4 A second experience that, according to Heschel, awakens the individual to the presence of God is a pervasive, underlying anxiety that he calls “the need to be needed.” Religion entails the certainty that something is asked of man and that he is not a mere bystander in the cosmos. When the individual feels the challenge of a power, not born of his will, that robs him of self-sufficiency by a judgement of the rightness or wrongness of his actions—then God’s concern for his creatures is grasped.
Educational Principle: ‘Only connect’ – in all its ramifications.
5 For Heschel, it is the Bible—particularly the prophets—that provides a primary model for authentic spirituality.
Educational Principle: : We must prepare the young for the future they will have – but look back, look forward and look now – in that order.
6 A third mode of apprehending God’s presence is the life of holiness. A few of Heschel’s aphorisms convey his rejection of a utilitarian, sociological approach to Jewish observance and his supra-cognitive, mystical feeling for halakhah [Jewish law]. The halakhah sharpens men’s sympathy to the ineffable: “To perform deeds of holiness is to absorb the holiness of deeds.” “A Jew is asked to take a leap of action rather than a leap of thought. He is asked to do more than he understands in order to understand more than he does.” Whereas the term ceremony merely expresses what we think, mitzvah expresses what God wills: a mitzvah [commandment/good deed] is “a prayer in the form of a deed.”
Educational Principle: The dynamic of ‘experientiality’ in learning!
7 God’s concern with man is expressed – in Judaism – through the idea of a covenant imposing a mutual, correlative responsiveness on man and God both, because God needs man for the attainment of his ends in the world.
Educational Principle: : To teach that we are needed, that we have a place, that we are not alone creates a sense of purpose. This is healing and the antidote to alienation.
8 Heschel stands in that stream of modern Jewish thought which emphasizes the limitations of reason to grasp the full significance of the religious life. His approach has been called “devotional philosophy”, a religious rhetoric, mystical apologetics—all honoured and accepted types of religious writing.
Educational Principle: To show life as sacred and joy-full, a dance between the known and knowable and the unknown and unknowable this is our goal and the gift of the great people such as Heschel. If only all of our schools could do this……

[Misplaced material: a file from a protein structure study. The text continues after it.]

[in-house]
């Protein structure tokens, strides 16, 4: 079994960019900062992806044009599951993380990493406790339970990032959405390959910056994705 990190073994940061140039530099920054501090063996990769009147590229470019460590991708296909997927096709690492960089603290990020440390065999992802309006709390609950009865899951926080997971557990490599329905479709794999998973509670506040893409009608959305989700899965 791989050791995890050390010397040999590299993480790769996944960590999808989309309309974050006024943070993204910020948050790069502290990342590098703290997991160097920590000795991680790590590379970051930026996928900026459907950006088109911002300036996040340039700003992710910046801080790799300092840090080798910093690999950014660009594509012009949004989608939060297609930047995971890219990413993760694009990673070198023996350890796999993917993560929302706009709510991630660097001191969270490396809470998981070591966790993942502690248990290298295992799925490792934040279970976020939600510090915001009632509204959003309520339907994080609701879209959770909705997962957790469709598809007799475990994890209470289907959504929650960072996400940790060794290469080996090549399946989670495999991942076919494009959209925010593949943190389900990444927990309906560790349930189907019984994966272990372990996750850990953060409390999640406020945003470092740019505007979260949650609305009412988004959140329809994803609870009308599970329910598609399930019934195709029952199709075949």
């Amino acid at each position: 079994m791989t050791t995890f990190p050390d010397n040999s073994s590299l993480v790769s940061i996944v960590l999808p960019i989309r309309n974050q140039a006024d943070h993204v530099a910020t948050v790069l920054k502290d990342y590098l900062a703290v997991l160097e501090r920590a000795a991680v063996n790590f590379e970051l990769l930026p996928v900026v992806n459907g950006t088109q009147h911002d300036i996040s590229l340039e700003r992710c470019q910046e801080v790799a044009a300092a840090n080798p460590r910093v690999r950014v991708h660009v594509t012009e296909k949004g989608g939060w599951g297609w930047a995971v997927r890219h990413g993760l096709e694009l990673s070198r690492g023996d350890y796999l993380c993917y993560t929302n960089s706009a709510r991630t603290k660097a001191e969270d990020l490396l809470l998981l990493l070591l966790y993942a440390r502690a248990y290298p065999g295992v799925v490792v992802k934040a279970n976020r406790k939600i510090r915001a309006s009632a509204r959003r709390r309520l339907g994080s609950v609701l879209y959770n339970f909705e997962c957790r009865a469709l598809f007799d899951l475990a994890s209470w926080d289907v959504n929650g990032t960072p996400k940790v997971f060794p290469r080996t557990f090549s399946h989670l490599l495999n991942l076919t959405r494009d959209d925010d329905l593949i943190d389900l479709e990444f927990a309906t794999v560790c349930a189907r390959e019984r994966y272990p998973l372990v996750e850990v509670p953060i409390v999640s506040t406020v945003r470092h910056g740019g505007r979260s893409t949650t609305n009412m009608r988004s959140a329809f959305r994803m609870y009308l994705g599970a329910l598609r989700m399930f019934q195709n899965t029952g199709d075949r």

9 Heschel himself characterized his method as “depth theology,” the attempt to rediscover the questions to which religion is the answer…
Educational Principle: To teach that questions are at least as important as answers and to teach that in a living matrix of holistic theory and practice. That is the challenge. That is ‘depth pedagogy’!
This is just a short inadequate piece that both celebrates my great love of this man and demonstrates how we should actively seek out the principles for educational theory and practice that lie in the lives and work of great men and women of ‘spirit’. Heschel deserve a dozen theses on the value of his life and work for education – or better still a 100 schools and universities dedicated to spiritualizing the practice and theory of learning and teaching!
This article draws upon a paper by Robert M. Seltzer entitled, Abraham Joshua Heschel: A Prophet’s Prophet reprinted from Jewish People, Jewish Thought, published by Prentice-Hall.
Robert Seltzer is a Professor of History at Hunter College of the City University of New York.
Heschel, Abraham Joshua (1959) God in Search of Man, NY: The World Publishing Co. (Meridian)
Heschel, Abraham Joshua (1959), Between God and Man; an interpretation of Judaism, New York: The Free Press (Macmillan)
Heschel A J, (1965), Who is Man, Stanford, California : Stanford University Press
Heschel A. J. (1971), Man is Not Alone, New York: Octagon Books
Heschel A J, (1954/1998), Man’s Quest for God, Santa Fe, New Mexico : Aurora Press
NB All postings to this site relate to the central model in the PhD. Summaries are HERE